Godfrey, grandson of Imhar, took up his residence at Ath-cliath; and Ard-Macha was afterwards plundered by him and his army, on the Saturday before St. Martin's festival; but he spared the oratories, with their Ceile-Des Culdees, and the sick. The country was plundered by him in every direction, i.e. westwards as far as Inis-Labhradha, eastwards as far as the Banna, and northwards as far as Magh-Uillseann. But, however, the host that went northwards was overtaken by Muircheartach, son of Niall, and Aighneart, son of Murchadh, so that the foreigners were defeated, a very great number of them was slain; but a few escaped in the darkness of the very beginning of the night, because they were not visible to them the Irish.


A fleet of foreigners, consisting of thirty-two ships, at Loch-Feabhail, under Olbh; and Inis-Eoghain was plundered by them. Fearghal, son of Domhnall, lord of the North, was at strife with them, so that he slew the crew of one of their ships, broke the ship itself, and carried off its wealth and goods. Twenty ships more arrived at Ceann-Maghair, in the east of Tir-Chonaill, under the conduct of Uathmharan,


son of Barith, but they committed no depredation on that occasion.


Maelseachlainn, son of Maelruanaidh, son of Flann, died.


The plundering of Cluain-eidhneach, the burning of the oratory of Mochua, and the burning of Fearna-mor-Maedhog, by the foreigners.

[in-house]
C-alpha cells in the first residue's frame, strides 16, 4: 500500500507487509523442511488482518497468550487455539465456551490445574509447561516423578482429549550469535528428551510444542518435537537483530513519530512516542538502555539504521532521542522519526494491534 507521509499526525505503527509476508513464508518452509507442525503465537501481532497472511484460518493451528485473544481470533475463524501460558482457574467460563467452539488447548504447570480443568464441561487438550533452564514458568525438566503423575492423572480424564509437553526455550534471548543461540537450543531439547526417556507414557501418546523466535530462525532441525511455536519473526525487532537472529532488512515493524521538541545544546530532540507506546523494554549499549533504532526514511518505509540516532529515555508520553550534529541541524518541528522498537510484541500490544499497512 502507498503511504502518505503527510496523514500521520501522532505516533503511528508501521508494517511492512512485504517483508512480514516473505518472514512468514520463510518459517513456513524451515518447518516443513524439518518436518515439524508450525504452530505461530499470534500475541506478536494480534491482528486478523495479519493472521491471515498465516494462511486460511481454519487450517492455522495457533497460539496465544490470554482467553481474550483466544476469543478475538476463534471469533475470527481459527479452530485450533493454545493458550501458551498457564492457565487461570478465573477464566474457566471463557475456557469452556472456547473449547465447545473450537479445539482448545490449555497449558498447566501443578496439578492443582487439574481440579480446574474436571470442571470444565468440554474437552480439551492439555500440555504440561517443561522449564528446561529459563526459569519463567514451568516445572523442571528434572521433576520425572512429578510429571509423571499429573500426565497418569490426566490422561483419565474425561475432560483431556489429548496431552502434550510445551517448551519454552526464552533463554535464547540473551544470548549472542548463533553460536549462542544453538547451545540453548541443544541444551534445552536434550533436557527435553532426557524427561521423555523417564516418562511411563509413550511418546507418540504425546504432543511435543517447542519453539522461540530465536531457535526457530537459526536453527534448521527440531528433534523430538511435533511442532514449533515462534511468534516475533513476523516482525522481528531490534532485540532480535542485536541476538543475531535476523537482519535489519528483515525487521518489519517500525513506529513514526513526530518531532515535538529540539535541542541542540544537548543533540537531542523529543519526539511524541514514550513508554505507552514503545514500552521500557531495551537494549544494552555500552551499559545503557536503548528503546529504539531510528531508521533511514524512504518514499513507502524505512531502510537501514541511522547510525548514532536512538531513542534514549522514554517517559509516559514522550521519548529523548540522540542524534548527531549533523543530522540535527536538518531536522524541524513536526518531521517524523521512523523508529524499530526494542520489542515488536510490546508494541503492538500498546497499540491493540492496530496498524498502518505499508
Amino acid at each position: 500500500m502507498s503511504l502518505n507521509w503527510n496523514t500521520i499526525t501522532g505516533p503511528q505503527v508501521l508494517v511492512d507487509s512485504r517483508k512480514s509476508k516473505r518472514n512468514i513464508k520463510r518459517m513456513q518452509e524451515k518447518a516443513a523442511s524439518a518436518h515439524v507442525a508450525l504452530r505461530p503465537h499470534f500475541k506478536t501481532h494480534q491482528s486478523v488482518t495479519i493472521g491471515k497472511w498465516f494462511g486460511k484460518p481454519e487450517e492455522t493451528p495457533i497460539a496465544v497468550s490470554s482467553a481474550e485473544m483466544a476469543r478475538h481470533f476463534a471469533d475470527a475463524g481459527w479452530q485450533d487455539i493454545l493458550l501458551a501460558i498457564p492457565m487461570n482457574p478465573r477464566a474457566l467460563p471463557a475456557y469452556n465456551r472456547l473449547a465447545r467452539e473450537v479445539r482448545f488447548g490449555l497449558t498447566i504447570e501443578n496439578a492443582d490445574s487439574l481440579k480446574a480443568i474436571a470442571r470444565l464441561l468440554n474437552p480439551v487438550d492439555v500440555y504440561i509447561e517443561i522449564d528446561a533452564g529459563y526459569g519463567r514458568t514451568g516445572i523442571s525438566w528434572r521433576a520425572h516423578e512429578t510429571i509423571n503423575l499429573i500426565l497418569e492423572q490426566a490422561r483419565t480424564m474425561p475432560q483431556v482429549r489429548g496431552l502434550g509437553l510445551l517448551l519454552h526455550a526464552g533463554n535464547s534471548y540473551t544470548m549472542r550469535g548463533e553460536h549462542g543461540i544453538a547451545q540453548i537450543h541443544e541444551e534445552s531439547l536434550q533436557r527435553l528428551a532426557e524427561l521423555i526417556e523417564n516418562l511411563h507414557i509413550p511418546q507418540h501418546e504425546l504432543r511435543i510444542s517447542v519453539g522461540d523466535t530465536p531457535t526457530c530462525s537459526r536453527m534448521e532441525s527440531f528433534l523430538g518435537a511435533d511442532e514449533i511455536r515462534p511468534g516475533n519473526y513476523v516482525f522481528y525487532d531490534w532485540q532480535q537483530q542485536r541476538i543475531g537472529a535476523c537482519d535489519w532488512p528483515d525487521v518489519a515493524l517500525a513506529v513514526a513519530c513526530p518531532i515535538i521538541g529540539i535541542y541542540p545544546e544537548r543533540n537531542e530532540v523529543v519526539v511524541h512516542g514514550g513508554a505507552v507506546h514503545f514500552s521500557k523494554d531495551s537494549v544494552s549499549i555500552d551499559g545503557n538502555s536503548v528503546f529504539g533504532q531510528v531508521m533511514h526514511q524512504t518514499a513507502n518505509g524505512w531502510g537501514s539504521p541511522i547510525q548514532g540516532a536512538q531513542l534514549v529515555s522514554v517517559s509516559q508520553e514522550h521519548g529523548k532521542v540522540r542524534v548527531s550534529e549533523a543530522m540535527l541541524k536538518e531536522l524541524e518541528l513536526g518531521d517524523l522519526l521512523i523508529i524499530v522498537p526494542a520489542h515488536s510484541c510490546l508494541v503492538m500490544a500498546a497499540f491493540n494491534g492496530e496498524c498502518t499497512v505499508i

Annal M920


The Age of Christ, 920.


The third year of Donnchadh.


Maelpoil, son of Ailell, bishop, anchorite, and best scribe of Leath-Chuinn, and Abbot of Indedhnen, died. Concerning his death the following quatrain was composed:

    1. Maelpoil, who was in great dignity, a bishop who took the road of a king,
      A sage who enforced the law upon all, a man who dispensed peace all round.


Cormac, Bishop of Cluain-fearta-Brenainn;


and Ailell, son of Flaithim, Abbot of Cluain-mor-Maedhog, died.


Flannagan Ua-Riagain, Abbot of Cill-dara, and heir apparent of Leinster, died.


Maelinmhain Ua-Glascon, Abbot of Cluain-Dolcain;


Colga, son of Feadhach, Abbot of Slaine;


Alldghus of Cill-Scire;


Aedh Ua Raithnen, old sage of Ireland,and wise man of Saighir;


Feardalach, priest of Cluain-mic-Nois;


and Loingseach, son of Aenagan, [OElig ]conomus of Daimhliag, died.


Tadhg, son of Faelan, lord of South Leinster, who was called Ui-Ceinnsealaigh, died; of whom was said:

    1. Twice ten years, have followed upon nine hundred more,
      Since Christ was born, by rule, till the year in which we are.
      It is in this year certainly, according to the clear rule, occurred
      The death of Tadhg, the illustrious, happy, the noble King of Deasgabhair.


Innreachtach, son of Conchobhar, heir apparent of Connaught, died.


Mael-micduach, lord of Aidhne, was slain by the foreigners.


Aedh, son of Lonan O'Guaire, Tanist of Aidhne, died.


Finnguine Ua Maelmhuaidh, lord of Feara-Ceall, died.


An army was led by Donnchadh, King of Ireland, into Connaught, so that a great part of his people was killed in Duibhthir-Atha-Luain, where Cinaedh, son of Conchobhar, lord of Ui-Failghe, was slain.


Maelmordha, son